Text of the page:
If you go to any Zara store on a Monday and come back the next week, chances are no items in the shop will be the same as the previous week. Zara, alongside many other fashion brands, has developed a selling strategy known as fast fashion that has revolutionized the textile industry.
There was a time when people only bought clothes two times a year: summer and winter, and those were the only two times in which fashion industries released their collections. Nowadays, however, we live in a globalised world where everything moves faster and where our lives are more hectic and dynamic than ever. This means that if an obscure clothing trend is hot in Japan, people from France will know of it in less than a week. People all over the globe feel the urge to be just as fashionable as everyone else, which is the reason why brands have developed this so called fast fashion strategy: cheap clothes, where you need them, when you want them.
Fast fashion is not as flawless as it seems, though. The truth is, in order for you to buy a cool shirt for only 14.99€, someone somewhere in Vietnam or Morocco or Bangladesh has had to work under unbelievably deprived working conditions. There have been cases of workers in such countries writing messages on clothes tags asking for help, hoping for the buyer in Spain, England or the United States to open their eyes and become aware of what is happening on the other side of the ocean.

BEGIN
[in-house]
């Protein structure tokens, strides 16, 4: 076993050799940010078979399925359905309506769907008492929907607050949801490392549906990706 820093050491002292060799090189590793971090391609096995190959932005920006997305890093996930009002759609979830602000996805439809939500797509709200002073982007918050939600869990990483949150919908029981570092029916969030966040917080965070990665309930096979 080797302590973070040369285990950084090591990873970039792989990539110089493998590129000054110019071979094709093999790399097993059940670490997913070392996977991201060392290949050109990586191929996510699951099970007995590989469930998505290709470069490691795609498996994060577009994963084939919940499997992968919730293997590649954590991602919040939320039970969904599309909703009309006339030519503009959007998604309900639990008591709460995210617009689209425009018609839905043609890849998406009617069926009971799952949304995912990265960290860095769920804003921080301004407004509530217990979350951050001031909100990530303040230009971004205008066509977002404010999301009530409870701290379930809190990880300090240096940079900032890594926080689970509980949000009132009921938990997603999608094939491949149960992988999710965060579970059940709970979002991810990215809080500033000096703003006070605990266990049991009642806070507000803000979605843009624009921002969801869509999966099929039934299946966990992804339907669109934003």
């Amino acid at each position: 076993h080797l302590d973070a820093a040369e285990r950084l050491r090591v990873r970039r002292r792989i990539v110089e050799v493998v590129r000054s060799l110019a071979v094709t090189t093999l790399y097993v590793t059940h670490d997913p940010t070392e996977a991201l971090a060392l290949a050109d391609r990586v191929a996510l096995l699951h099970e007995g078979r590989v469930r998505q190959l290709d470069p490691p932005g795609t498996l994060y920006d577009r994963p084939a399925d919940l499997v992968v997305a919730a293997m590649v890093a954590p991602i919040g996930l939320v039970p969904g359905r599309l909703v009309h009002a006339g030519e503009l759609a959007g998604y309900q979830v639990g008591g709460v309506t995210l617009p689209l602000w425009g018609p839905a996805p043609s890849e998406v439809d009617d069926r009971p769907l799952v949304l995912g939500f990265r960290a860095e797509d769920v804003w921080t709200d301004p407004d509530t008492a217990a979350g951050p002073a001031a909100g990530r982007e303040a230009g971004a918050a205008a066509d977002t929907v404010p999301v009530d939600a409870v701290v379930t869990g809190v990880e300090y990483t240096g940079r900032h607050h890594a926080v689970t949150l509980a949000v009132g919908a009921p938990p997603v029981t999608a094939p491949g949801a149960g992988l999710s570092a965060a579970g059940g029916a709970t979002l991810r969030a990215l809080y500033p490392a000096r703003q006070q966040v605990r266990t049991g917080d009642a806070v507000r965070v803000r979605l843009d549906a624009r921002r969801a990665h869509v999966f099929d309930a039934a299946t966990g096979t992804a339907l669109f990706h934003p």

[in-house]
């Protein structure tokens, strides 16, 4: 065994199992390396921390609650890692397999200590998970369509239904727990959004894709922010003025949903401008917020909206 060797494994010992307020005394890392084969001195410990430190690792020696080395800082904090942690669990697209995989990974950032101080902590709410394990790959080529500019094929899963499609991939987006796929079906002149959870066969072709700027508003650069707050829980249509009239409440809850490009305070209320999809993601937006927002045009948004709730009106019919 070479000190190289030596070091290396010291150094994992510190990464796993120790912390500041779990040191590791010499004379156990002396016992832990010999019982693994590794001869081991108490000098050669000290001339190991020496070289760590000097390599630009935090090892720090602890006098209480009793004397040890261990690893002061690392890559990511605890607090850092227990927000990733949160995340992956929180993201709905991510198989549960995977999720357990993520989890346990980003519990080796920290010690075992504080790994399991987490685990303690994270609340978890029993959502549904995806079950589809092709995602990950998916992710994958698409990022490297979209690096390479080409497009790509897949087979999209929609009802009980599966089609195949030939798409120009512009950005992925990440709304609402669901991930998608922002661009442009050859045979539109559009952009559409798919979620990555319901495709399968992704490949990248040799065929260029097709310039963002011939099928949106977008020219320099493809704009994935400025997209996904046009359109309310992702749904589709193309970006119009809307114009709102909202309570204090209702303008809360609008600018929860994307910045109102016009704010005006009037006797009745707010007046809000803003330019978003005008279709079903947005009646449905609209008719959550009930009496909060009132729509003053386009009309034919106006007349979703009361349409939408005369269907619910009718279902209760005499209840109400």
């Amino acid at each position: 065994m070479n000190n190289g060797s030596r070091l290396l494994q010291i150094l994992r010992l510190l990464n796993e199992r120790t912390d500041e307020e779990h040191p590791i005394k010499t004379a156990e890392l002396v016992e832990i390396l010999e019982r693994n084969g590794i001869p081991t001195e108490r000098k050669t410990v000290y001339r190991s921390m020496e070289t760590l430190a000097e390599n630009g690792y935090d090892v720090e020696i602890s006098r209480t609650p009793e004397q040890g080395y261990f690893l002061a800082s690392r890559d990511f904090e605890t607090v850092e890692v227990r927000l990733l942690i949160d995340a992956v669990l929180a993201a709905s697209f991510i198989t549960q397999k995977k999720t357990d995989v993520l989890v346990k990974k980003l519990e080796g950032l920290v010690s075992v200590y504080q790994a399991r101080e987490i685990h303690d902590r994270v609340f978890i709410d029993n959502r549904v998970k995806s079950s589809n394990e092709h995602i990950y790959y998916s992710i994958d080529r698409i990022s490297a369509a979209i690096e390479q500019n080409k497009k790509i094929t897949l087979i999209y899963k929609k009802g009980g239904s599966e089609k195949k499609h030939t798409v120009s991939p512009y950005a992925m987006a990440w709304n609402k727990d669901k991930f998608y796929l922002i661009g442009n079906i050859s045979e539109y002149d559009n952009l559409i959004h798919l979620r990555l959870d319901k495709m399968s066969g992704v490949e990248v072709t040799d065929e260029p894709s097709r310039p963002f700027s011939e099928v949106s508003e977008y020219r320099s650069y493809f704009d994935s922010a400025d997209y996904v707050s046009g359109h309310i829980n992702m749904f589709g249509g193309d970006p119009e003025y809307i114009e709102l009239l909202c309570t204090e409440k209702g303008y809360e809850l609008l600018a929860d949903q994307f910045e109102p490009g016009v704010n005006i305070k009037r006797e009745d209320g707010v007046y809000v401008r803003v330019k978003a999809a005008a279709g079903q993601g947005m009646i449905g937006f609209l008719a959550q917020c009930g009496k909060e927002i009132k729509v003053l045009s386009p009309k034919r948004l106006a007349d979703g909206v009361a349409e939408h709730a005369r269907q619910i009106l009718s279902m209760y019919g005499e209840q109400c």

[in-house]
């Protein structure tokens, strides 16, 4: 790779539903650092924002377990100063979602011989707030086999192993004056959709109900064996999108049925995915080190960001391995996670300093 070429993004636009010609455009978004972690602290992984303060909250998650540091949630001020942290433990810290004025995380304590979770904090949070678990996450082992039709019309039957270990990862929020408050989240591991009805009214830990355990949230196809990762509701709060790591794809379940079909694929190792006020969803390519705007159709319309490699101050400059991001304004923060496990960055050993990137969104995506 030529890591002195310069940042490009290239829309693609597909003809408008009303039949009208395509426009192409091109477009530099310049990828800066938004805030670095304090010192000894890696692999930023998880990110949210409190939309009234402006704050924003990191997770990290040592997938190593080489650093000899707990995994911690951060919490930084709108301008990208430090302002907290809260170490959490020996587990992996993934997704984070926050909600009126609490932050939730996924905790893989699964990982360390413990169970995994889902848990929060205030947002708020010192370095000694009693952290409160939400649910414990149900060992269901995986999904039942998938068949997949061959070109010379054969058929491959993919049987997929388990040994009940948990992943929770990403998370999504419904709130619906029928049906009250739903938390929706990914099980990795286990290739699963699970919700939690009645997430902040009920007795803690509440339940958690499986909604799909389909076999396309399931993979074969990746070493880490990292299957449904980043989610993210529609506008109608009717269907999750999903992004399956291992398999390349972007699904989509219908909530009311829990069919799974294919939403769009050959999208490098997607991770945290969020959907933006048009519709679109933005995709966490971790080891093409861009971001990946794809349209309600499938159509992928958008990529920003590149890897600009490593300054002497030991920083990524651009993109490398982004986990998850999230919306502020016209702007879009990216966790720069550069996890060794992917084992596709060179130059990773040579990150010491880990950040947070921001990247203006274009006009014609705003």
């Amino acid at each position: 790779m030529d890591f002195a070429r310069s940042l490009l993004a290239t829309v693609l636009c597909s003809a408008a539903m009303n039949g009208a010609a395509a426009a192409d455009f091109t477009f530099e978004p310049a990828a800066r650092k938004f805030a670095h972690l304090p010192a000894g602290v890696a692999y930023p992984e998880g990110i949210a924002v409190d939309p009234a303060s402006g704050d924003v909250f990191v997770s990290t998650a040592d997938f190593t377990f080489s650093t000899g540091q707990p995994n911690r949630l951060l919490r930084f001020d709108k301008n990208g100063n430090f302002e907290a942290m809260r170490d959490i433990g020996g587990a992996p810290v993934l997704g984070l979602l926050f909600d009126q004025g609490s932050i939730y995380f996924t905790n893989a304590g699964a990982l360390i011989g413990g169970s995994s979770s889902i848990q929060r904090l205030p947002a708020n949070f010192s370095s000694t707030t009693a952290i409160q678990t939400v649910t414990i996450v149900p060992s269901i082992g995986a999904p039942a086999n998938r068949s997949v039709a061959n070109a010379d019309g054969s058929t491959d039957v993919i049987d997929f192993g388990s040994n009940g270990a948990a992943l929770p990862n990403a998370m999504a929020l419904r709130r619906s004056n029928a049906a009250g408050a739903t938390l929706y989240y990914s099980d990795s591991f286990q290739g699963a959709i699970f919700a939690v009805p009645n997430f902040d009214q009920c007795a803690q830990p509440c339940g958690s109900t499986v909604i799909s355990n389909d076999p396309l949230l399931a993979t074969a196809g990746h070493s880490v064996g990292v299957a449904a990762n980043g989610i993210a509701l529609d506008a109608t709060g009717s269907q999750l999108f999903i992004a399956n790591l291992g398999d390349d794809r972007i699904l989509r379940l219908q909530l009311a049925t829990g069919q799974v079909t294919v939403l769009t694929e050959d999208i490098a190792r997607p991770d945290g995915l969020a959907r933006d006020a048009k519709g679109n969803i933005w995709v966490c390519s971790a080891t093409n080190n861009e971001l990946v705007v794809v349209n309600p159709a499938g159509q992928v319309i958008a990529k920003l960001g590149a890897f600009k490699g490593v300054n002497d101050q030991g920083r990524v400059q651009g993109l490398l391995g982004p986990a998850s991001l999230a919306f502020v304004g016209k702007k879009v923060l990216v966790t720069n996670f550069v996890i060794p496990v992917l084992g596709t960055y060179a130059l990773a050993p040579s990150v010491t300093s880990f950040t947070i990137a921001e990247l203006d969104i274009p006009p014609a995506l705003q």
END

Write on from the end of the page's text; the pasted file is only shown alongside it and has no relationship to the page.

These workers not only have to suffer abusive work schedules with no breaks and work in filthy factories, but also have to deal with exposure to chemical and toxic substances. These substances are then transferred to the clothes you wear, as it has been proven that some of the fabric used has traces of lead and other chemicals.
These substances damage the workers, your own skin and, of course, the environment too. The fast fashion industry is disastrous to the environment, but we as consumers, are just as guilty. We are responsible for 30 kilograms of clothing waste per year per person, and that involves a terrifying level of contamination.
Fast fashion is a strategy that aims for maximum profit, and that is why these clothes are always so cheap. The low quality of the clothes means that they are specifically designed not to last, so you have no other choice than to go shopping again the following month.
However, do we really have no choice? The truth is, we do. If there is one thing that we need to keep in mind, it is that brands depend on us. We, as consumers, have the immense power to change how things work. For instance, we could buy clothes in vintage shops, share our older siblings’ closet or even let our creativity flow by redesigning what we already have already bought. I too have been, and still am, a victim of this fast fashion revolution, but regardless it is important that we think before we buy. We need to consider whether we really need what we are buying, and whether we are helping others by doing so. We have to provide momentum and promote firms that are willing to respect the environment and the people, and maybe that way we can make the world a little brighter.
If you are willing to take that next big step, and you want to quit fast fashion, check this out: http://www.refinery29.com/fast-fashion-brand-alternatives#slide